Preamble: rdearman just mentioned the Achieving without Goals post that iguanamon has referred to from time to time, and every time it gets mentioned/linked on the forum, I always hop over for a refresher. Some of my favourite quotes:
Goals are completely made up, with not a lot of information about what will happen in the future as we work on them. We invent them, out of some fantasy of how we want the future to go, but in truth they’re not realistic. And we can’t predict or control how the future will go, so setting goals is a useless activity.
When we fail to reach this fantasy outcome (which is often), we feel bad. But if we let go of the fantasy, we can just enjoy the work.
When we have a future-oriented mindset, it doesn’t end if/when we achieve the goal. We achieve the goal, then immediately look to the next goal.
It always gets me thinking about how much my practices align with my ideals. Life isn't perfect, I can't get everything to line up, but there's generally always room for improvement. I'm grateful every time someone links this article!!So how do you work without goals? Do you just do nothing? No, of course not … people who love what they do will wake up wanting to do something fun, something that benefits the world.
Each moment, don’t ask “am I doing something to move me to my goal?” but instead ask, “Am I doing something right now that’s based on one of my values or principles?”
One other thing: I'm listing CEFR levels in my profile when I've done tests on Dialang. I am also including a link in my signature to the post(s) where these results are posted, as corroboration. I know Dialang isn't official and I know it isn't perfect, but it's still some kind of measure that translates generally, and likely the only one I'll ever have because I have no intention of ever taking any official tests.
I am only learning for the "passive" skills, so any reference to my level applies only to reading and listening.
Swedish: Without any structure, and given that I achieved a B1 result on the Dialang listening test a few months ago, I am going to put B2 on reading and listening over at Dialang as something I'd be happy with by the end of next December. I'm reading YA novels with a dictionary, and watching tv series sometimes with and sometimes without L2 subtitles. I'll continue with reading and watching/listening, and work on Rivstart B1+B2 here and there as well. I do have the "goal" of reading 10,000 pages eventually. I'm not sure how much that qualifies as a goal, given that if I continue to read in Swedish (I certainly plan to), I'll eventually read 10,000 pages. But anyway, it's a number to work toward with no set date to achieve it by.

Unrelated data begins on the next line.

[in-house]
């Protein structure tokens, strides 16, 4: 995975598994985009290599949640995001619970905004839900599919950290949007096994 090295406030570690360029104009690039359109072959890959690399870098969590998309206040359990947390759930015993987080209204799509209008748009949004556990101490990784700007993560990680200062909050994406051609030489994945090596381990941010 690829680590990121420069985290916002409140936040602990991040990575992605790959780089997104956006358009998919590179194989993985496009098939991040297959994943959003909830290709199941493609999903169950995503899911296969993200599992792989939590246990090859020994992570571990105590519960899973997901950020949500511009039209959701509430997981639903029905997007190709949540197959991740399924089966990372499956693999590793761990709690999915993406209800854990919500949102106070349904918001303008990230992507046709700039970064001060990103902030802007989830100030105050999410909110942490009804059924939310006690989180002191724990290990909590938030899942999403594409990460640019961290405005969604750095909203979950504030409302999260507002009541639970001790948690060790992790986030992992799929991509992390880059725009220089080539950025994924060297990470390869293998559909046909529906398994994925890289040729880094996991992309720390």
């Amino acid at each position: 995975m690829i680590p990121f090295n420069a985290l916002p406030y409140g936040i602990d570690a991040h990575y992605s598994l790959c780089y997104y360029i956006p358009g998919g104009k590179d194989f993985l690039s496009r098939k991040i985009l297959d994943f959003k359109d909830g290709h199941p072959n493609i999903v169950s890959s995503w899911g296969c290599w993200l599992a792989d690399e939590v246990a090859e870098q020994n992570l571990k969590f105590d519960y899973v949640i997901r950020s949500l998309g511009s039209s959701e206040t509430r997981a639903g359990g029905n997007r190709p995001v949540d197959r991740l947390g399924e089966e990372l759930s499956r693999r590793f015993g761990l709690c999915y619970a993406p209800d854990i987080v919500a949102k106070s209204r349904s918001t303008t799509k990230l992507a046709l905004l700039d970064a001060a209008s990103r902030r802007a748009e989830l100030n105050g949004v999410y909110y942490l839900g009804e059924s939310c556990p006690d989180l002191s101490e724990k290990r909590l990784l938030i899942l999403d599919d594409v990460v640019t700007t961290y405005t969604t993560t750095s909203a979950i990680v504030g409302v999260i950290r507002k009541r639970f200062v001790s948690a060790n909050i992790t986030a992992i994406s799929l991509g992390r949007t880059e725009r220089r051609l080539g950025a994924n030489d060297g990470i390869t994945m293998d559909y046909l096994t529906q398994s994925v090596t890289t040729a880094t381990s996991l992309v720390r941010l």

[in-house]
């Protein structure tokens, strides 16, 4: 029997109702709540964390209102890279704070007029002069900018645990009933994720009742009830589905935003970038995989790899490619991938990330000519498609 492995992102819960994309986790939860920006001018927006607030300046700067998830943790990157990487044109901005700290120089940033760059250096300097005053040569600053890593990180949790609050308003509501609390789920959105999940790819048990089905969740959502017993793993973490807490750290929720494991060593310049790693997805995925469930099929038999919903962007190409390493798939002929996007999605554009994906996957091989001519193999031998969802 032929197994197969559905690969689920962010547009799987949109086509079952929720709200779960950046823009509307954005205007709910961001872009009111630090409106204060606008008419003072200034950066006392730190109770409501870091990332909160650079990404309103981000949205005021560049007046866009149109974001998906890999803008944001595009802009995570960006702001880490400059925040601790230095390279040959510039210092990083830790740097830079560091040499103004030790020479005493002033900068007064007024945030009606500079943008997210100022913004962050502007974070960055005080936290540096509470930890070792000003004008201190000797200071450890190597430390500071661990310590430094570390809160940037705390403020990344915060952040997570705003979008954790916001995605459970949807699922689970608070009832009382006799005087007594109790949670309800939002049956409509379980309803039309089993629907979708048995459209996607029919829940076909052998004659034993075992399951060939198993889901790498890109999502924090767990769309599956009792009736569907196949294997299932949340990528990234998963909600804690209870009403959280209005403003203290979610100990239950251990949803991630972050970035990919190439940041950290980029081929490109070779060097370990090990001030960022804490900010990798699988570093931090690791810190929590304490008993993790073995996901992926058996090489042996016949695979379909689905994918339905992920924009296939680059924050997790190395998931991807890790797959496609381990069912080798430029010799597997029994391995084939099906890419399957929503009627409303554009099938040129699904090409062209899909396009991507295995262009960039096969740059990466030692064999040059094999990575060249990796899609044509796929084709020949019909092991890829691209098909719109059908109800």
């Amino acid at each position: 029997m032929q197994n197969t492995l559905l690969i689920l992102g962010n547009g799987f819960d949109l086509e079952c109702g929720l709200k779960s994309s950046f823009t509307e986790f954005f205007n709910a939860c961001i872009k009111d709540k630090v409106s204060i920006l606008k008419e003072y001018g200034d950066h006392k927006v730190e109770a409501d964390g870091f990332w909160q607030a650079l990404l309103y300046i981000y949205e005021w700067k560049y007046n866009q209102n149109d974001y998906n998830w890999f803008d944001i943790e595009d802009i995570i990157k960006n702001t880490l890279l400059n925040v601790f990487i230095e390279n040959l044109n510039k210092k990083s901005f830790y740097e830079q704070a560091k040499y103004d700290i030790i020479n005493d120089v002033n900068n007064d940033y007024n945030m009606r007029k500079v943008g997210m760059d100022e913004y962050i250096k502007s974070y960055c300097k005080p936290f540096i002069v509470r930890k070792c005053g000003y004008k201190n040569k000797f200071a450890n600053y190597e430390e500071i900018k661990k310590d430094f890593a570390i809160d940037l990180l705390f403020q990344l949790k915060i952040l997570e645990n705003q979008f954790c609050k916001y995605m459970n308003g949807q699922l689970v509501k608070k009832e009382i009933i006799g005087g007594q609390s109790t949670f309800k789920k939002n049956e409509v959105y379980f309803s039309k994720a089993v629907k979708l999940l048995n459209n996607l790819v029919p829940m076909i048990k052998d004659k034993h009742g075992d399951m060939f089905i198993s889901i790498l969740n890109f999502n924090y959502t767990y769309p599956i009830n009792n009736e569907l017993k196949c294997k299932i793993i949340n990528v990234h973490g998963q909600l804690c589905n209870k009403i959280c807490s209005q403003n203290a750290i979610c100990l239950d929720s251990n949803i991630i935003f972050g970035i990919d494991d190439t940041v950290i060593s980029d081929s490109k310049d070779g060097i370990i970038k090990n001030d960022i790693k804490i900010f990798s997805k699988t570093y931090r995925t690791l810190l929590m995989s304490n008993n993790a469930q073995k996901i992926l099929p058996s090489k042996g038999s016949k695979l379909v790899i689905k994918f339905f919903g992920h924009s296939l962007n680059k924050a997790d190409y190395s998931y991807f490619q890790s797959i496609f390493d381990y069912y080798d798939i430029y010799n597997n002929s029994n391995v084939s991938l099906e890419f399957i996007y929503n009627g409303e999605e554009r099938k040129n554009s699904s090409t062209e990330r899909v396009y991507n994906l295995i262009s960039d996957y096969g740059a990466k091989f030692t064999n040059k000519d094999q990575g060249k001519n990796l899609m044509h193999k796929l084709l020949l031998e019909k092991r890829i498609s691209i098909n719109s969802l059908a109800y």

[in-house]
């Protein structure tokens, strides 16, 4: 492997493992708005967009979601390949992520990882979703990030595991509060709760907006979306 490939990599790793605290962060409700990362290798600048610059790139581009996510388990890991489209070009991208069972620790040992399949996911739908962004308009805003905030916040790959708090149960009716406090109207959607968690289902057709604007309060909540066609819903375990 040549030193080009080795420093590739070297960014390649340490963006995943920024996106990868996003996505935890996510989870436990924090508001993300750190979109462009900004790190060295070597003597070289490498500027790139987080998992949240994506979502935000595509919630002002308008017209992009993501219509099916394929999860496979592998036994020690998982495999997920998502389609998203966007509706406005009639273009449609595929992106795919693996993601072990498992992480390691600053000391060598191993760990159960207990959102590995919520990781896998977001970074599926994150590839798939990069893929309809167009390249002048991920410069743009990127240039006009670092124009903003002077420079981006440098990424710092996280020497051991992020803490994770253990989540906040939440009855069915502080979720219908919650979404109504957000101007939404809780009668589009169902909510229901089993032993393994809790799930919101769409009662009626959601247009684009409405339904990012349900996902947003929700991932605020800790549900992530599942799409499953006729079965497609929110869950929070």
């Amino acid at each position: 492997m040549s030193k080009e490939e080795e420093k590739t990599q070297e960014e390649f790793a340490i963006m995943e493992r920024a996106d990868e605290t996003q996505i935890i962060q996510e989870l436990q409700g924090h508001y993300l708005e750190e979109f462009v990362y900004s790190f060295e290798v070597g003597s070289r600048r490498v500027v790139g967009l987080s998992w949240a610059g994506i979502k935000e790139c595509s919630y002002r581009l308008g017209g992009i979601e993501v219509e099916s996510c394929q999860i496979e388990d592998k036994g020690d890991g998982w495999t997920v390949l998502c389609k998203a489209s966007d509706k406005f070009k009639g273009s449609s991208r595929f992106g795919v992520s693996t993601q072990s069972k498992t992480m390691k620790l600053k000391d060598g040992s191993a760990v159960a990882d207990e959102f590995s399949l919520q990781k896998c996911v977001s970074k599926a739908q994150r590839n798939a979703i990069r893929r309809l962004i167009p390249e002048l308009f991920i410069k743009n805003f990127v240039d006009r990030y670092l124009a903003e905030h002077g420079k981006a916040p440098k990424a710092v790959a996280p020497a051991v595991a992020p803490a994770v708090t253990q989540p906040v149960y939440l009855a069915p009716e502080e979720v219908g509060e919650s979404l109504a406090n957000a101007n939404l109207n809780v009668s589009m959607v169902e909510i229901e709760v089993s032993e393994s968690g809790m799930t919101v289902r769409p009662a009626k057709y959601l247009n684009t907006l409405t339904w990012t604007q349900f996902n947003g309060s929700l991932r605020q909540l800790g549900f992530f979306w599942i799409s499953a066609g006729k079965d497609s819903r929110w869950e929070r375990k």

Icelandic: Gosh A2 reading would be nice by the end of next year I laugh because I've already been at this language for nine months. I've dropped any kind of expectations on listening here, mostly because there's a lack of compelling stuff for me to accumulate hundreds of hours with, especially over a short-ish (1-2 years) period. Going ahead next year, I'll continue plugging along until I complete Colloquial Icelandic, and at any point I'll start integrating reading authentic native materials and do some work on VLÍ.
Russian: I'm not even setting an "it'd be nice..." outcome for this language. I have no idea how long it'll take me to get anywhere, and since it's also not a focus, I'm not committing to any kind of path of study, or even to Russian itself. For now I plan to use the RT Learn Russian course, with references to some online grammars linked in the r/russian wiki. I may change that plan to paying for a course if I find the online+free route too lacking in <something I want from it>. For beyond the course stage, I am aware of Red Kalinka for graded material. I have no idea where to get legit ebooks/audiobooks.
I guess everything above can be summed up with: keep/start doing stuff in the language, try to do it somewhat regularly but no big deal if I am a bit inconsistent, and at the end of the year take online tests for the "passive" skills to see where I'm at, with some hope for where I'd like to be, but not really worrying about if I'm not there yet.
Non-language-specific (and even non-language) goals: Be okay with inconsistency and slow progress. Be braver. Change things up when I get bored. Don't be afraid to set things aside when they feel overwhelming. Explore non-language hobbies. Move a little more, eat a little better. Drink more tea and eat less chocolate. Remember to appreciate where I am.
I think that's everything.